2017 Outlook: In an era of great, franchise-caliber young shortstops, Bogaerts' 2016 sometimes gets overlooked. (Strange for a Red Sox player, eh?) He set pro-career bests in practically every traditional Rotisserie category: 21 home runs, 115 runs scored, 89 RBIs, 13 stolen bases, at only minimal cost to his batting average. Still, following Bogaerts' career progression, he appears to be a hitter in transition, his second half revealing a distinct shift towards getting better lift on the ball at the expense of his contact rate and batting average. It's unclear what kind of player he'll ultimately be during his prime -- let's not forget that it's still ahead of him, as he's just 24 years old -- and while the end result in 2017 might be that of a top-five shortstop and top-25 overall hitter, he could get there by being either a high-average (.300-plus) or decent-pop (20-25 home runs) player, but probably not both just yet.
2017 Outlook: Pedroia enjoyed a modest bounce-back last season, partly because he entered the year healthier than he had been in either of the previous two campaigns. As he had typically done, he hit for a high average, flashed good plate discipline and a bit of pop, things that annually make him one of the more reliable mid-round picks. However, Pedroia's speed has declined since his 30th birthday, and as he enters 2017 at the age of 33, it's unlikely to return. He's a player worth targeting because of his high floor in batting average and on-base percentage, and his likelihood of a good runs scored total as a top-third-in-the-order Red Sox hitter. Pedroia's skill set is more valuable using points-based scoring, though he probably doesn't have much room for growth at this career stage.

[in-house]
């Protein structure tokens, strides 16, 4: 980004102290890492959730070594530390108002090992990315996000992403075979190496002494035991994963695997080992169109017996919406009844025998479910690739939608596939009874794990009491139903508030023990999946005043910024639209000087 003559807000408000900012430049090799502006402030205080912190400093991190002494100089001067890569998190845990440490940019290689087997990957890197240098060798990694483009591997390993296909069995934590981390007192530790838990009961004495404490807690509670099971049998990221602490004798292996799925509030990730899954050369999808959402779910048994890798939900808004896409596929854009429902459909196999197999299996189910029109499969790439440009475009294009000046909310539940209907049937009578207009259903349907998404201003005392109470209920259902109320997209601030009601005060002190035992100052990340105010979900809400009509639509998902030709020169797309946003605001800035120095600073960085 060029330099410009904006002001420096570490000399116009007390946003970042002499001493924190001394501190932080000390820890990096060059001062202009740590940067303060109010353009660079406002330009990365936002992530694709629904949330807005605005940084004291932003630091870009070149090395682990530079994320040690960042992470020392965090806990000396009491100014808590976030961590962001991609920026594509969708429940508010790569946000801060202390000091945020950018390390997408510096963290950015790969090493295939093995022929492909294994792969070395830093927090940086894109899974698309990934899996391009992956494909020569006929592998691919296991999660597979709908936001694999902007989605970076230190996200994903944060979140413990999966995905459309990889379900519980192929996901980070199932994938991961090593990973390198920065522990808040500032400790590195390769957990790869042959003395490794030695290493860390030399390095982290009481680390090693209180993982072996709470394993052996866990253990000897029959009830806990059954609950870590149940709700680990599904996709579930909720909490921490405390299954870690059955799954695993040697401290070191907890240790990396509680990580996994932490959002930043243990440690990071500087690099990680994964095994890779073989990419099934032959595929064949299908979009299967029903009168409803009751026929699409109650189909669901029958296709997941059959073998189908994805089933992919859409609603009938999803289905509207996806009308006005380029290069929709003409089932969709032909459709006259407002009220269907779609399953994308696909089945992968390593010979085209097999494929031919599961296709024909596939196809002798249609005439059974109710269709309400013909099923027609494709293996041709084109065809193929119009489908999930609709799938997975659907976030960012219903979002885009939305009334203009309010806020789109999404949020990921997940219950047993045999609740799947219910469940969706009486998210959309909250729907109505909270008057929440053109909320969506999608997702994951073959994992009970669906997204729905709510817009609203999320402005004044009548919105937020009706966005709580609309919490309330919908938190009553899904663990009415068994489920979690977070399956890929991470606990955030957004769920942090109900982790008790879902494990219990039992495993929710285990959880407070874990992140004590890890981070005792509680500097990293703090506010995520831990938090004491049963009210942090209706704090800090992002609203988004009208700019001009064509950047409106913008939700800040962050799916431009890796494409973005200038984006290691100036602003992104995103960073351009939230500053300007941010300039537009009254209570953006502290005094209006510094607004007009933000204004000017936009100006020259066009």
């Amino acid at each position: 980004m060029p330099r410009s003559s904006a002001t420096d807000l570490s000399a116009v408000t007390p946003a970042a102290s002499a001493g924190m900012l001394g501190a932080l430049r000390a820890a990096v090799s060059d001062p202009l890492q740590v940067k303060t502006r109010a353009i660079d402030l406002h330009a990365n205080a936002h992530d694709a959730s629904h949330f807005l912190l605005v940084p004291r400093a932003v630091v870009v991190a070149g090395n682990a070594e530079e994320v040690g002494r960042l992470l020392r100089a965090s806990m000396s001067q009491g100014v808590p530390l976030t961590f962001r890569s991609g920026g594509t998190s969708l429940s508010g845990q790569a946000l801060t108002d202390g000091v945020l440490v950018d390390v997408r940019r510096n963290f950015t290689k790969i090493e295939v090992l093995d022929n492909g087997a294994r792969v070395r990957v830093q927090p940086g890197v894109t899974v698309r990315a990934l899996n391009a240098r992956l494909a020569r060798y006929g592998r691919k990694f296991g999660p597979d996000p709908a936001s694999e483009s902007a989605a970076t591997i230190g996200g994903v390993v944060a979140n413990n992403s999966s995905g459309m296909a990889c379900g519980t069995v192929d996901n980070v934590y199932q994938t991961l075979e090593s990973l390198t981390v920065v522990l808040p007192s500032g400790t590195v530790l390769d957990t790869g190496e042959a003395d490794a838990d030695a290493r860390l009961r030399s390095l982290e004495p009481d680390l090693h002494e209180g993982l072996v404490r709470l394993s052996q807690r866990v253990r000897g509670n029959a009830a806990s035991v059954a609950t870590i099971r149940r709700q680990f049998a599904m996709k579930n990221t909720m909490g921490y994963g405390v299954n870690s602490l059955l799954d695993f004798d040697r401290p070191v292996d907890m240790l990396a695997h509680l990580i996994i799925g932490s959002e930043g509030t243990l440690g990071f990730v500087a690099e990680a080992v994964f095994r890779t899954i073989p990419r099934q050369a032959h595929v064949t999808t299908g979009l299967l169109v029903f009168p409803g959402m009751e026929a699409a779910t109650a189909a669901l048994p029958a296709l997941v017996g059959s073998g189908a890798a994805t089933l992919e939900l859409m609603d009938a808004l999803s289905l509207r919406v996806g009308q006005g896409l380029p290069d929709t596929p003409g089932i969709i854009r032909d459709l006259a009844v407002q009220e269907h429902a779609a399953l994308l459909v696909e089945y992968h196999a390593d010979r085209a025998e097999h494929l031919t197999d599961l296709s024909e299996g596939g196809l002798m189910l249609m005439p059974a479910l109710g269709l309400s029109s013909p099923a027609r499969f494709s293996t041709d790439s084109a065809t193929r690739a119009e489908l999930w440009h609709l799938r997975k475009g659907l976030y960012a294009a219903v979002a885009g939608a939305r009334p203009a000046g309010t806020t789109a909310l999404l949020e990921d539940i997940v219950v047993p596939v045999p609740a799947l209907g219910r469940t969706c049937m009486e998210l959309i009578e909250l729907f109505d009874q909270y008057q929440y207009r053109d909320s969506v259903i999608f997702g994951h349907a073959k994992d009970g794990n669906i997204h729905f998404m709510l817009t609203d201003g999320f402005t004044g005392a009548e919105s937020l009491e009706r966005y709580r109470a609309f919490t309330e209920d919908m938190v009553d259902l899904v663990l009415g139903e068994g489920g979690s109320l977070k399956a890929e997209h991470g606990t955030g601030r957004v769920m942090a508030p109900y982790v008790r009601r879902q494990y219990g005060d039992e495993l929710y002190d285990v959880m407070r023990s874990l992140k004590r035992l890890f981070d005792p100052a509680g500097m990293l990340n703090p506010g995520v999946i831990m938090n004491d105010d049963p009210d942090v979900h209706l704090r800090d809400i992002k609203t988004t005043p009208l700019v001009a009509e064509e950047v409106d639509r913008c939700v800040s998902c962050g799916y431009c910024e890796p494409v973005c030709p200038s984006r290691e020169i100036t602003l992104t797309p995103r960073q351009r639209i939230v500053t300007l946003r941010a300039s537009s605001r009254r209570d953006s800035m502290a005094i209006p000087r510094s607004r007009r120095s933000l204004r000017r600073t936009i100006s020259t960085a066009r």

2017 Outlook: After spending two years as a utility infielder for the Twins, Nunez graduated into a regular role divided between third base and shortstop, the boost in playing time almost entirely explaining his statistical breakthrough in 2016. As he had been throughout his career, he was a low-walk, modest-average hitter with a hint of pop, with his primary appeal in fantasy leagues his stolen bases, his 40 setting a new career best. After finishing last season with the Giants following a midseason trade, he'll shape up as their starting third baseman initially, though his versatility might always tempt them to drop him back into his previous utility role, one which would deflate his counting numbers (runs and RBIs) and make him a weak choice in mixed leagues. Consider Nunez a strong mid-round pick for his speed, but beware that his risk of regression is high.